From October 12, 2014, “The Harrowing of Hell House”
As the Christian Nightmares blog reminds us, it’s that time of year again. October means Halloweeen — trick-or-treating, haunted hay rides, and — at places with names like “Greater Works Deliverance Ministries” — it means Hell Houses.
Hell Houses are an irredeemably bad idea — a combination of the very worst forms of evangelism with the very worst forms of community theater. The only thing worse than their warped soteriology and eschatology is their stunted, politicized, culturally shaped notion of what constitutes human sin.
Or maybe the writing and acting.
They’re so very awful — and, ultimately, cruel — that some might be tempted to respond by, perhaps, Creating a Scene.
DISCLAIMER: I do not, of course, advocate interrupting, disrupting or otherwise interfering with any actual Hell House production. That would be uncivil and even, potentially, a misdemeanor. So the following suggestions are just a joke. No one should actually do any of these. Certainly, definitely, absolutely, probably not.
* * * * * * * * * * * * *
SCENE No. 1: If not for you meddling kids.
Cast size: 4
Props required: purple dress, bulky rust-colored turtleneck, large-framed eyeglasses, chartreuse V-neck, cravat. (Optional: Groovy van, Great Dane).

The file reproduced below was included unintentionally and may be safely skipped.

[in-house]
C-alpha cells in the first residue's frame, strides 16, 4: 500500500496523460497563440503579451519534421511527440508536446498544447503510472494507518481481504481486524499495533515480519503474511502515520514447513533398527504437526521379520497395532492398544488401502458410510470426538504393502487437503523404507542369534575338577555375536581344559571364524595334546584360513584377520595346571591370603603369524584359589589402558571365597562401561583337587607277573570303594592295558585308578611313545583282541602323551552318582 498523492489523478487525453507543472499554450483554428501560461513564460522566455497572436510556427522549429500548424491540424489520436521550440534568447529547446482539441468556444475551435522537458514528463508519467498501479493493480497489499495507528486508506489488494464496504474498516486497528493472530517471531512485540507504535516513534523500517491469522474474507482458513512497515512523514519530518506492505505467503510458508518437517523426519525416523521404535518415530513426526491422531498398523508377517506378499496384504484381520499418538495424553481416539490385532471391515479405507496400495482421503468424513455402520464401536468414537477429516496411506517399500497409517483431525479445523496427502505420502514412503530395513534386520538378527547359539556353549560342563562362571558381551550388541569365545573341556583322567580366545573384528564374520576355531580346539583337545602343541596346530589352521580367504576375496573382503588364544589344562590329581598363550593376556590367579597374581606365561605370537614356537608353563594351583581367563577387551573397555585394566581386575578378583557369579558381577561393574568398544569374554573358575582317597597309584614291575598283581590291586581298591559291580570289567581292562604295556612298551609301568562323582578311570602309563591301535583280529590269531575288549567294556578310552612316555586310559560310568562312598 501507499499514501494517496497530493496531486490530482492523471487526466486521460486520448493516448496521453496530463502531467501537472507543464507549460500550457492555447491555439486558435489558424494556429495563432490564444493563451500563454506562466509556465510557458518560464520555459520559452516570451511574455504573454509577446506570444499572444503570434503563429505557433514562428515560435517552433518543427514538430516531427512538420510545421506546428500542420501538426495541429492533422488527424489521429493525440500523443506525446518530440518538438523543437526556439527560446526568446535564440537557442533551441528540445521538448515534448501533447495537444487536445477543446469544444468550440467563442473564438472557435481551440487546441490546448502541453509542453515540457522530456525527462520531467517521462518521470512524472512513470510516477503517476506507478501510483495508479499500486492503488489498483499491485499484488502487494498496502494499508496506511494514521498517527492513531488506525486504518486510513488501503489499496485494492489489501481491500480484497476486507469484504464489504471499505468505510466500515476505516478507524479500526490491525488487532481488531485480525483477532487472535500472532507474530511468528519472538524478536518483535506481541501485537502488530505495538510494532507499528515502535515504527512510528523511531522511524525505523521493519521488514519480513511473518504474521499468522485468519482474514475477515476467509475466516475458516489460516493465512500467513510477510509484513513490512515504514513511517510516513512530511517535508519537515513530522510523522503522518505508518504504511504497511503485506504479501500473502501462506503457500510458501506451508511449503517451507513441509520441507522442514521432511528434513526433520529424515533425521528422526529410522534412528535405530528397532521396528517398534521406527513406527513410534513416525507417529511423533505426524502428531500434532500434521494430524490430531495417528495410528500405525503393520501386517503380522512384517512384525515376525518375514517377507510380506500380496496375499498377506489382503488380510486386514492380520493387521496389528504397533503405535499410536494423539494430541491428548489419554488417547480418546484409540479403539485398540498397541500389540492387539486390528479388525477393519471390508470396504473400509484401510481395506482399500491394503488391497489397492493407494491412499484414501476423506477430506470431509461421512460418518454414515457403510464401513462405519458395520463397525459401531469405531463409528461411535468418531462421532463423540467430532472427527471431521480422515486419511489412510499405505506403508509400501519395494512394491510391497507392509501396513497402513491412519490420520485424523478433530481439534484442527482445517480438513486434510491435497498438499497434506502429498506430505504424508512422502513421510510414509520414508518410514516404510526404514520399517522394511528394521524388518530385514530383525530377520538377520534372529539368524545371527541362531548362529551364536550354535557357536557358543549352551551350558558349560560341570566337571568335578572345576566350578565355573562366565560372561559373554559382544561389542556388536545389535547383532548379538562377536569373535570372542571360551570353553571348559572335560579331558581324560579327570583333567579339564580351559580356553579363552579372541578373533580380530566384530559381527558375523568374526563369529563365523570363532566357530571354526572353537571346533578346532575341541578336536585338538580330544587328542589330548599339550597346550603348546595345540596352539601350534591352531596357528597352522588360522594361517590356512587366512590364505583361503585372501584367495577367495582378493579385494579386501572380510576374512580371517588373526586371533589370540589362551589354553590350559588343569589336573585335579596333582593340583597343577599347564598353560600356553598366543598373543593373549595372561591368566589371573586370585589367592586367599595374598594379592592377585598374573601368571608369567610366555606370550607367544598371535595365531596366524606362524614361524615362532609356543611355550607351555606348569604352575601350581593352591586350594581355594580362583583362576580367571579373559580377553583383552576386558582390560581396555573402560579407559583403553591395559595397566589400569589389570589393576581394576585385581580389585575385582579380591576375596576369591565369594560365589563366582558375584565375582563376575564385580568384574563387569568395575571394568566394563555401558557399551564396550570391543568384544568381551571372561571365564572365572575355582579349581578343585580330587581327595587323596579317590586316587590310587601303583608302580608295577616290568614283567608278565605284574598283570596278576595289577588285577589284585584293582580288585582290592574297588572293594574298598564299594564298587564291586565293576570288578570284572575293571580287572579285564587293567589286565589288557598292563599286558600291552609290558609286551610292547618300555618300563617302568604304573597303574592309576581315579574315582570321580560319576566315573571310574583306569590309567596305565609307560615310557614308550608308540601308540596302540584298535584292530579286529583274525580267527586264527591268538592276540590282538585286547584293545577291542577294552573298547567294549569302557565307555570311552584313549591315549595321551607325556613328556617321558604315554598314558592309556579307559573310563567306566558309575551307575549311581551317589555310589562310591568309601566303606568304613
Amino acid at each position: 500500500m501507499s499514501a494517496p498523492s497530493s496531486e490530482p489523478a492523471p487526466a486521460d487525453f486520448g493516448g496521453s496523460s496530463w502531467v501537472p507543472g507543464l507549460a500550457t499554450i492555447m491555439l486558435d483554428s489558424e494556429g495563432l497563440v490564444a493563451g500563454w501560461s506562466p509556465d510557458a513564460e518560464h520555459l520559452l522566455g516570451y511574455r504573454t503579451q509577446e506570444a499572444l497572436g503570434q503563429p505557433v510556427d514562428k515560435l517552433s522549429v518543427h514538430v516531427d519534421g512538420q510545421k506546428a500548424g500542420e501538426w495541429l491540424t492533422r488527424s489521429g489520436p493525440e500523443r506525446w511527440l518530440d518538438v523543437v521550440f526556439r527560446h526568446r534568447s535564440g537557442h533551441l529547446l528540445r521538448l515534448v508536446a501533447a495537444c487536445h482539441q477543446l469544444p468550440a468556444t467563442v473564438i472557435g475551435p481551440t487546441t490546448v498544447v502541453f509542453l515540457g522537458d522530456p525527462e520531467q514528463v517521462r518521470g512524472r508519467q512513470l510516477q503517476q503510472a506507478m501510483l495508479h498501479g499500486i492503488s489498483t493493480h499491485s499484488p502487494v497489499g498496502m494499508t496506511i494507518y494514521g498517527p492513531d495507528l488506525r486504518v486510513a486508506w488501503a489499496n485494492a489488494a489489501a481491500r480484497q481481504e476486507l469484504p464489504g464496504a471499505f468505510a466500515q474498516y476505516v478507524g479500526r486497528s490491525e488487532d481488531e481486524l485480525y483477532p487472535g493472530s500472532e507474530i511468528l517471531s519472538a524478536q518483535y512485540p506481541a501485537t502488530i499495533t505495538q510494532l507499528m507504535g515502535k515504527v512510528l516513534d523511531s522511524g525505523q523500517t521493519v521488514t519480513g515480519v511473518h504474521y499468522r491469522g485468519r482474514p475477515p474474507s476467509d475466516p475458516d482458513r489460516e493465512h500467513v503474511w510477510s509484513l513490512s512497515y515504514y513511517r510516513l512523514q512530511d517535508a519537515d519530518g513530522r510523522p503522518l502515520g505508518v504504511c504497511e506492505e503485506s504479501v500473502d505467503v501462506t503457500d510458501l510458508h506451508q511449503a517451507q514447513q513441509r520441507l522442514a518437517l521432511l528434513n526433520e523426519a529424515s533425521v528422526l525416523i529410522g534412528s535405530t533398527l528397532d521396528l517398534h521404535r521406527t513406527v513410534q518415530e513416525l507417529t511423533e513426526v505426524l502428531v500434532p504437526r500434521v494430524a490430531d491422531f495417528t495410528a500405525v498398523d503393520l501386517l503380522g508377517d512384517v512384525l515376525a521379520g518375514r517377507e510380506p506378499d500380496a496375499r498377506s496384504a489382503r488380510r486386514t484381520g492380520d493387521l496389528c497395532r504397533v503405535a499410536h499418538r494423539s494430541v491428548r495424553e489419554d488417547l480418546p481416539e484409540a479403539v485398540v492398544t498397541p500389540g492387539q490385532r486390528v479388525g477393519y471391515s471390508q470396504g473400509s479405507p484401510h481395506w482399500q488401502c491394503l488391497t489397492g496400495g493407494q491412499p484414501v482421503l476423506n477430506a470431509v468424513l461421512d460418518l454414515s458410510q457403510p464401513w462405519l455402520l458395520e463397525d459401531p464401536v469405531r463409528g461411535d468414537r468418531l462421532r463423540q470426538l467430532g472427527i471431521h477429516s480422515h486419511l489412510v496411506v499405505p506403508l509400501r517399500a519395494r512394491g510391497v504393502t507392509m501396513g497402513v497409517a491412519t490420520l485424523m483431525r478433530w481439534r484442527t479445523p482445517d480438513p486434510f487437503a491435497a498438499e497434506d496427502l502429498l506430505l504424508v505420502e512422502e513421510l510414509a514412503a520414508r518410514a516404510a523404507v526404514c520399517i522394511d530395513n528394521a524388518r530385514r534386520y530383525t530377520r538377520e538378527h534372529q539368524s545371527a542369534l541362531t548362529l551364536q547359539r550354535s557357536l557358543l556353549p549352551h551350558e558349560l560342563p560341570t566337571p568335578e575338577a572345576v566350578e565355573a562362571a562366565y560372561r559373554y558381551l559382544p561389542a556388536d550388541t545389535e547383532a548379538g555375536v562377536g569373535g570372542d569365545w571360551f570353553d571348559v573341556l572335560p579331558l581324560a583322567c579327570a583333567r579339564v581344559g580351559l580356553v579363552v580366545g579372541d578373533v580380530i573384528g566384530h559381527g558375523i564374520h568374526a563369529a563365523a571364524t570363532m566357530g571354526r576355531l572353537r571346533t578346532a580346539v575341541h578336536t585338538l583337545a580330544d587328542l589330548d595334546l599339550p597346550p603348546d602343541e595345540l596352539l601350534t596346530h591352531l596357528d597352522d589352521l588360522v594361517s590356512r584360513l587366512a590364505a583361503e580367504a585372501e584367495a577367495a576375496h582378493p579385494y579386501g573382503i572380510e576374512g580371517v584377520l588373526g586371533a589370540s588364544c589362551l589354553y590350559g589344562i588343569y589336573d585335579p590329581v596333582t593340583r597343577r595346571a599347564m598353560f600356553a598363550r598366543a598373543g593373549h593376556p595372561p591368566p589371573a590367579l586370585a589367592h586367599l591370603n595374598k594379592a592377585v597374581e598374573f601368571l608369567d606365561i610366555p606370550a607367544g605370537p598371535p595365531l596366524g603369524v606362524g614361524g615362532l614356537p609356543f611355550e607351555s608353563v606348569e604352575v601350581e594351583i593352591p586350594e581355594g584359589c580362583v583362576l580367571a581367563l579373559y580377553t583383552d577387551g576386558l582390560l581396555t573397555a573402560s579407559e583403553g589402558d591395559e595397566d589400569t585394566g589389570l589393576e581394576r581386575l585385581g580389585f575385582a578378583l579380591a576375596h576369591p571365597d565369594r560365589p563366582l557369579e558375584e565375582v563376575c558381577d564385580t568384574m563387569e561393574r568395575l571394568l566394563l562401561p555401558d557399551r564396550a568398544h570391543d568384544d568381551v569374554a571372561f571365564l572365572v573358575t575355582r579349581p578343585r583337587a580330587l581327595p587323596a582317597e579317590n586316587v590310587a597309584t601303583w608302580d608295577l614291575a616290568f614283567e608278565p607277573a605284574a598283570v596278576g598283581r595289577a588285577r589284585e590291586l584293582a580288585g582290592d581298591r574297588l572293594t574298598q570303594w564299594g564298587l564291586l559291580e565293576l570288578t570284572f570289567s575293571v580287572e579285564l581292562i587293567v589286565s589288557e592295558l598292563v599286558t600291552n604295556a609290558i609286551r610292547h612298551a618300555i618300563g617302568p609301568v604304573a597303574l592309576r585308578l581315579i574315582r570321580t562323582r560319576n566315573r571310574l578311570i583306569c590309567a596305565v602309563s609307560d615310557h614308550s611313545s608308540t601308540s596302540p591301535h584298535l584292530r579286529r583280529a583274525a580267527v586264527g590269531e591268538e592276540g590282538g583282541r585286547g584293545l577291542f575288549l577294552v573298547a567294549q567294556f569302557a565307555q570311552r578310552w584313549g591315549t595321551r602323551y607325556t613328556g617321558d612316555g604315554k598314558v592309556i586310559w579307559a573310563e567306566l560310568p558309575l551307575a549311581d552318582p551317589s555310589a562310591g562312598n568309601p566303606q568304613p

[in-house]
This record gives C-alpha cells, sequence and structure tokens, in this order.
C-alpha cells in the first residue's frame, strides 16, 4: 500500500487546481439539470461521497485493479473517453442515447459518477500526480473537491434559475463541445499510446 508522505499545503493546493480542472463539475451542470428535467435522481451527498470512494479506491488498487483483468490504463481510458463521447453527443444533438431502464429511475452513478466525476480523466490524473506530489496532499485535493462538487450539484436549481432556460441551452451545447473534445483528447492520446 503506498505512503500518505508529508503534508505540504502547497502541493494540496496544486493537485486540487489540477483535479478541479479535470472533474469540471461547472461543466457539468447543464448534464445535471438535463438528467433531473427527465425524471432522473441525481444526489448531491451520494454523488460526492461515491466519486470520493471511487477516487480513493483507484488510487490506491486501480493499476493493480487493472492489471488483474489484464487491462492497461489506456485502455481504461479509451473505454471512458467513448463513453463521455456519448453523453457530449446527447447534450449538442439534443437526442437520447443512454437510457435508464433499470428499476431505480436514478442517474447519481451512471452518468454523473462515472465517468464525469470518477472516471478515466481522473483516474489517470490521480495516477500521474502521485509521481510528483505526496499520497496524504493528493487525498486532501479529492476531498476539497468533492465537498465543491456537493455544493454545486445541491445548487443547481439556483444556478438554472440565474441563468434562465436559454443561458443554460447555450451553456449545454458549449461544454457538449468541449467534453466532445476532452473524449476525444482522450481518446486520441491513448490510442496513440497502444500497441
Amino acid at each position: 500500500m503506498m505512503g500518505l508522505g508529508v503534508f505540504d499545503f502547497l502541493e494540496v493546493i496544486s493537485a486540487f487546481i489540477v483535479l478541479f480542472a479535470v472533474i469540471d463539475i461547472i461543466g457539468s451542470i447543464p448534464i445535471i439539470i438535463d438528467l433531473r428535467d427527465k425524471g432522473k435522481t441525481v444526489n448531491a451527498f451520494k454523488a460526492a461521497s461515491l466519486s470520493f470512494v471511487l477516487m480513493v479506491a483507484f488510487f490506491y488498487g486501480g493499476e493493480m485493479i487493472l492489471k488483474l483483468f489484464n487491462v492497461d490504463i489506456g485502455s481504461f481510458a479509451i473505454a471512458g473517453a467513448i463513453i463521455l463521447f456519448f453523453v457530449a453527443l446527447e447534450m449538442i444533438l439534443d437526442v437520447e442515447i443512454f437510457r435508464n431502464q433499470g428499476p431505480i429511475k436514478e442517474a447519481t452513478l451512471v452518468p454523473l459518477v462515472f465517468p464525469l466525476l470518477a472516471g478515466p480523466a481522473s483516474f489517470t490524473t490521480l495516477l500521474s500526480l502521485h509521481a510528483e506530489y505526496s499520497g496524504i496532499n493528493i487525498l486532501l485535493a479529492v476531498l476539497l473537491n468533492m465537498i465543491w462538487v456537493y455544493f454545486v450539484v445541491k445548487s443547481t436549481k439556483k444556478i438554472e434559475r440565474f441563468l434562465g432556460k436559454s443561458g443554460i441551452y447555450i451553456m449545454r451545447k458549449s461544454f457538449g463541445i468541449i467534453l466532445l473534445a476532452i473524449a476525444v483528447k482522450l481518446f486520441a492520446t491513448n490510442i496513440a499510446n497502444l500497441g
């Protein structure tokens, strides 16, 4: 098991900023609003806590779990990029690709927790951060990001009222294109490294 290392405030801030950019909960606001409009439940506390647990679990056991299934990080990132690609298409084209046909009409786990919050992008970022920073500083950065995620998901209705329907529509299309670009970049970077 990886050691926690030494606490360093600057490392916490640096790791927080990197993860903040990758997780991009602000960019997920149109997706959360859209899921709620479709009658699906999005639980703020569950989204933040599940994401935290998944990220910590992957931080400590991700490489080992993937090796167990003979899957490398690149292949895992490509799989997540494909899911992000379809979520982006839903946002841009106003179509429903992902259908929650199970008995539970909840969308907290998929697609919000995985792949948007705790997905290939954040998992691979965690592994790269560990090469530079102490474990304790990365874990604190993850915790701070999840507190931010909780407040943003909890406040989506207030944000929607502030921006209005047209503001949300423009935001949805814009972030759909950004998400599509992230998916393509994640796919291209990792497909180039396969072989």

Attend Hell House event dressed as Velma Dinkley, Norville “Shaggy” Rogers, Fred Jones, and Daphne Blake.
When the first demonic characters appear, Velma loses her glasses and stumbles, blindly into the performance space. After she blunders into the “demons,” Fred and Daphne step forward to unmask them, after which Shaggy says, “Zoinks! It’s the youth pastor!”
SCENE No. 2: The Hell House in the Woods.
Cast size: 3-5.
Props required: Short-sleeve white dress shirts, unfashionable ties, pocket-protectors, ID badges, clipboards, lab coat, sweater vest (for optional Roger the Intern).
Attend Hell House event dressed as Bradley Whitford, Richard Jenkins and Amy Acker’s characters from The Cabin in the Woods. Pretend to be orchestrating the demonic characters of the Hell House and the torment of the teenagers playing humans in the cast, but maintain a business-like, corporate attitude. Calmly explain to other attendees that the torments of Hell may seem cruel and unpleasant, but that we must placate the ancient ones and its the task of these sinners to be offered up to them.
SCENE No. 3: Who you gonna call?
Cast size: 4
Props required: Matching gray jumpsuits, proton packs, high-tech-looking goggles, four large trenchcoats (to hide the jumpsuits and proton packs), smart phone, speaker, Jackie Wilson/Rita Coolidge mp3.
Attend Hell House dressed as the Ghostbusters. At the first appearance of demonic characters, whip out the proton packs and start firing. As you are escorted off the premises, hit play on “(Your Love Keeps Lifting Me) Higher and Higher” and sing along, enthusiastically, on the way out.
Cautionary reminders: Don’t cross the streams. And if anyone asks you if you’re a god, say yes.
SCENE No. 4: He descended into Hell …
Cast size: 1-12
Props required: White robe, beard, sandals, shepherd’s crook, stigmata. Bathrobe/sandal/beard costumes for assorted patriarchs and prophets (see Acts 7, Hebrews 11 for casting suggestions).
Arrive dressed as Jesus of Nazareth. At the first mention of Hell, shout “Come with me if you want to live” and begin escorting the dead from the Underworld and into Paradise (outside). The gates of Hell House will not prevail against you.